In the past few weeks Donald Trump has said some crazy sh!t about a wide array of people. The vast majority of his verbal barrage has been negative with the venal New York City-based contractor deploying his favorite Trumpisms like "dummy," "loser" and "ugly."
Trump has put everyone from Fox News anchors to his opponents, to the entire nation of China, on blast. But one person that has escaped Trump's warpath is finance's favorite grumpy uncle, Carl Icahn.
Yesterday that streak of equanimity looked to be in jeopardy.
Donald Trump had to do a bit of damage control on Thursday after repeatedly dropping Carl Icahn's name in a campaign speech and then saying most good business negotiators were "vicious, horrible, miserable human beings."
Icahn, the billionaire investor, called Trump, the real estate mogul turned U.S. presidential candidate, to ask for an explanation after Trump made the comments in a speech.
Of course Carl wanted to see what was what, Trump had been saying he was one of the top guys in America. Maybe this was part of The Donald's new plan to attack guys like hedgies. Or maybe this was retribution for when Carl turned down the post of Treasury Secretary in Trump's America...
Wait. What did The Donald actually say?
Trump, who is leading the Republican field in the polls by a wide margin, was telling the audience at a rally in Greenville, South Carolina, that the U.S. needed strong negotiators in key government roles. He said he preferred effective dealmakers like Icahn to "nice" people who, he said, were powerless in their roles.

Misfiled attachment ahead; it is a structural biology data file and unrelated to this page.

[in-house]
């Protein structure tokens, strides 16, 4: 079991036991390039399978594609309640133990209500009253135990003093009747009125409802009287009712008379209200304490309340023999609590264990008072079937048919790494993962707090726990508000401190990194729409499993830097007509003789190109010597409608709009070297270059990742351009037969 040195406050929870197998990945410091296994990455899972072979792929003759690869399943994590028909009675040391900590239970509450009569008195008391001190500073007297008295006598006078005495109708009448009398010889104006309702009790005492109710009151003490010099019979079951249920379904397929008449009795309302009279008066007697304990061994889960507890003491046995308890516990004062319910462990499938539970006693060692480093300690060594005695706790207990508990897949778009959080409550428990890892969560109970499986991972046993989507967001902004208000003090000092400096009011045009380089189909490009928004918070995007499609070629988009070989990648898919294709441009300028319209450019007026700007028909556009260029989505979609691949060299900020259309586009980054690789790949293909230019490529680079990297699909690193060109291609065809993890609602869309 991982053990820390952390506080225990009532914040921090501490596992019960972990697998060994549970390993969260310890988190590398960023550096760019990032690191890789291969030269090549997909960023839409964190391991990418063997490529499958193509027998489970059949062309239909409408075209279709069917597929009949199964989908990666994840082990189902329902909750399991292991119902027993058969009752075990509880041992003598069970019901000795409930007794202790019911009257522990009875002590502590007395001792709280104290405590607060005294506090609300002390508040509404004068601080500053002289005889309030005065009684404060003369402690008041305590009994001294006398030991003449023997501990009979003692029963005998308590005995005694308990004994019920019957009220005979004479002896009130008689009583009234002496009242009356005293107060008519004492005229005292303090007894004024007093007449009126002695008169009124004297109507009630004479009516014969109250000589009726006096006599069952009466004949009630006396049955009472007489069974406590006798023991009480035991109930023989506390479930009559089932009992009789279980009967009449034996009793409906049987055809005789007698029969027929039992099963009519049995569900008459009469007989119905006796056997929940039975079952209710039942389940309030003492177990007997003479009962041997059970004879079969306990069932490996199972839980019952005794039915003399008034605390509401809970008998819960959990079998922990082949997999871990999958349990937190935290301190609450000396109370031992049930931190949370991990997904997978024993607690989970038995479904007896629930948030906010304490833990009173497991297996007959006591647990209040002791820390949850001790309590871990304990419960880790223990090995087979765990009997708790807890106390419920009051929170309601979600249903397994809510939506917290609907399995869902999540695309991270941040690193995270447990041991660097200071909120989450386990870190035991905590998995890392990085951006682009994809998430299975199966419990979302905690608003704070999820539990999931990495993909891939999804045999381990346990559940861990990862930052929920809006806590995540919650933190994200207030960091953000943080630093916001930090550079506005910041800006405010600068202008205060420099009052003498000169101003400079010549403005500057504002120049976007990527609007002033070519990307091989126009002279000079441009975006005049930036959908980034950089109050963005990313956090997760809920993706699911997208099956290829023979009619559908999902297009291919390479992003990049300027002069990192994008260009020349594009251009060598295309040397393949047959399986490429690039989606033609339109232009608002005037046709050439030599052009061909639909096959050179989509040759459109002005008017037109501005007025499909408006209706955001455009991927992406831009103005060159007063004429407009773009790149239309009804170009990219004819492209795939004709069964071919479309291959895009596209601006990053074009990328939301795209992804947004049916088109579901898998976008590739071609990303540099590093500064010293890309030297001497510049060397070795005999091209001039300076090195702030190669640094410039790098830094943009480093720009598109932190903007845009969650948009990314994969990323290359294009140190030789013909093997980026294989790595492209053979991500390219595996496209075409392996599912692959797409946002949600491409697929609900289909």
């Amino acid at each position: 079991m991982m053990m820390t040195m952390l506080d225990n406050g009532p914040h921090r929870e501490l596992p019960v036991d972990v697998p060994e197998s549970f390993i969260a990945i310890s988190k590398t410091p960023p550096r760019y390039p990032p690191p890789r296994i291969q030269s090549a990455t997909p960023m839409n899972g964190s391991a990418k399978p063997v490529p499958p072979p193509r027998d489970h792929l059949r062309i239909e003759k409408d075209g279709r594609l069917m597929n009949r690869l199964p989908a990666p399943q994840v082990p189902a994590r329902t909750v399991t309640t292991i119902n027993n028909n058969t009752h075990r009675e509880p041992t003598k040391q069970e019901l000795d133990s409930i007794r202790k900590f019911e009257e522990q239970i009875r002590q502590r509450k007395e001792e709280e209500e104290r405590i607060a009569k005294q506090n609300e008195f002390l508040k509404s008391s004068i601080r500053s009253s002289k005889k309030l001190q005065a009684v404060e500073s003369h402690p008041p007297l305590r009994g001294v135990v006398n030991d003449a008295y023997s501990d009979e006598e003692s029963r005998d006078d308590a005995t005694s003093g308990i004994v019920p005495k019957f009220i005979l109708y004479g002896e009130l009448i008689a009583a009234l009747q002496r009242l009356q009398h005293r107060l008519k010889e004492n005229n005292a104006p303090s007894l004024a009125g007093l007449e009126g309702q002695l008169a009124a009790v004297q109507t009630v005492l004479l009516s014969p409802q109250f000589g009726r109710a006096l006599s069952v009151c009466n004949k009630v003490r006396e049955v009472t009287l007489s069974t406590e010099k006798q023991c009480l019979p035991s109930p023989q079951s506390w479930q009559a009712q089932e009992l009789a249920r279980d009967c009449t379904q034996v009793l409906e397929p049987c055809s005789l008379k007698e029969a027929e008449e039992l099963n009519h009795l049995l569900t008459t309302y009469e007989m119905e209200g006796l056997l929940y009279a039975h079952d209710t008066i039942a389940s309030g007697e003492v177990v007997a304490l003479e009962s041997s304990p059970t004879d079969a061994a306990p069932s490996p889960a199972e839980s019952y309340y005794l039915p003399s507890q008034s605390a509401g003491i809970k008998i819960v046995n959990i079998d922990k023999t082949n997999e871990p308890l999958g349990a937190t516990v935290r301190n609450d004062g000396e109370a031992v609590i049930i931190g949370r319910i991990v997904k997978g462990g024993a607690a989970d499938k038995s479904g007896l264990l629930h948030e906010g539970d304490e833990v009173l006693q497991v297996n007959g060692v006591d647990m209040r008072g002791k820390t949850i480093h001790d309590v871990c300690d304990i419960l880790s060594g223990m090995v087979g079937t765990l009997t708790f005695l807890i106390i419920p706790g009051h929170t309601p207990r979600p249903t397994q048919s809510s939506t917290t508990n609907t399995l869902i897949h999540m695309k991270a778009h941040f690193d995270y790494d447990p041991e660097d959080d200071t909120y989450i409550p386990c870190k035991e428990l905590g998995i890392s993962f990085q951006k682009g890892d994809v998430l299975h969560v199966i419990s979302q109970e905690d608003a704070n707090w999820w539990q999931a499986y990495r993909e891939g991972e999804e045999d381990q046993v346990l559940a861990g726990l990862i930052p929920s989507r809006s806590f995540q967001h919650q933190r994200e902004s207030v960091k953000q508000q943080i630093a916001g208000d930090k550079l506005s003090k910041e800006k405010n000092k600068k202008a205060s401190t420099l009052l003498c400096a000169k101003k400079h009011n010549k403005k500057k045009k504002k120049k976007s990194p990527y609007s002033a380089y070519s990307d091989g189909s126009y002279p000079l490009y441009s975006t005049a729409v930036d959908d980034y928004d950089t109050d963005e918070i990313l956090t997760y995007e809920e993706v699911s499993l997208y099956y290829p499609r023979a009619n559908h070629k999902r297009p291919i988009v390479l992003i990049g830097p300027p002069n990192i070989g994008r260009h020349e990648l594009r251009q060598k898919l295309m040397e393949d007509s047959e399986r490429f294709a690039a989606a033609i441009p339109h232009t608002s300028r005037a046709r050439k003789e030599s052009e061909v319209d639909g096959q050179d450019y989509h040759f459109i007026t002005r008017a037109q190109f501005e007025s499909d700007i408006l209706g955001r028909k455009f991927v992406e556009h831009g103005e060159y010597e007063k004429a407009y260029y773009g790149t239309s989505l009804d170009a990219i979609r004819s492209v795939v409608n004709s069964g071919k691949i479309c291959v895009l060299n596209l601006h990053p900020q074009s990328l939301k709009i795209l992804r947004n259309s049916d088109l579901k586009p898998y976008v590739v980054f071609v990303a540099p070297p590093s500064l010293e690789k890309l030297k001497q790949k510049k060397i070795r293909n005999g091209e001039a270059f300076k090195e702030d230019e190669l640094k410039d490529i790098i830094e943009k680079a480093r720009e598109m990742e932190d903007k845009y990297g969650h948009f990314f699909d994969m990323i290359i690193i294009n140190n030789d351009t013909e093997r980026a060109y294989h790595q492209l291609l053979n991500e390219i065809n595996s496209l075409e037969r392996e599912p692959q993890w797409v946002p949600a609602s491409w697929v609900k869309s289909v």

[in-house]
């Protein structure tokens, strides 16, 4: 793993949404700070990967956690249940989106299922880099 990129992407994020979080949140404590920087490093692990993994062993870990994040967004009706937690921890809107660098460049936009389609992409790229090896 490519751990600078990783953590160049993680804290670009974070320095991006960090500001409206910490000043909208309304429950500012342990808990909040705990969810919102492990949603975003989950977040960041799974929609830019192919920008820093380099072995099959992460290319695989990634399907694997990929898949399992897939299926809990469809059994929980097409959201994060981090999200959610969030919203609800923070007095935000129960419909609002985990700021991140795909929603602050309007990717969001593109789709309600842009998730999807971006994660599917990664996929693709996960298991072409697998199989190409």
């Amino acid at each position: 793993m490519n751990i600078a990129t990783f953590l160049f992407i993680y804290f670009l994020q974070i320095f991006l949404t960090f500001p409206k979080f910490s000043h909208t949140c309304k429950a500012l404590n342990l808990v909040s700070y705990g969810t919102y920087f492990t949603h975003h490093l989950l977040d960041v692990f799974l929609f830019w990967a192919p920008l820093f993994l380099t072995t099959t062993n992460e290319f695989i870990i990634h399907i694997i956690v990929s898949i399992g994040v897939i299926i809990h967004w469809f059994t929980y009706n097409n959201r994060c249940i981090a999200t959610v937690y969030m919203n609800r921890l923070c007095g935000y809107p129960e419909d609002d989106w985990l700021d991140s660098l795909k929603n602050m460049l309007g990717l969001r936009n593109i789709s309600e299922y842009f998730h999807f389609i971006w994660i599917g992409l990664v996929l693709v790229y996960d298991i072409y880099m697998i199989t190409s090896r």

"Carl Icahn's one of the best," Trump said in the speech. "If I put Carl in charge of Japan, 'Carl: Handle Japan trade deals.' It's over, just walk away."
So, was he saying that Carl is a super efficacious a$$hole? Cuz...
Trump quickly added: "The people I'm talking about are not nice people. They're vicious horrible miserable human beings. But they're the greatest negotiators in the world ... These are terrible people in many cases. In about 2 percent of the cases they're actually nice people."
Yeah, OK. So Carl is a difficult hombre, isn't that why he'd fit perfectly into a Trump cabinet?
What's the problem here? Is Carl Icahn not used to being called names? Why did he need Trump to clarify and/or apologize?
Because, apparently, it was all just a classic misunderstanding between besties.
In the Reuters interview, Trump stressed that he saw Icahn as part of the "nice" 2 percent of strong business negotiators.
So there you have it. Not only is the relationship between The Donald and The Icahn still bro-hard, it's also giving Trump a chance to say more crazy things on the campaign trail.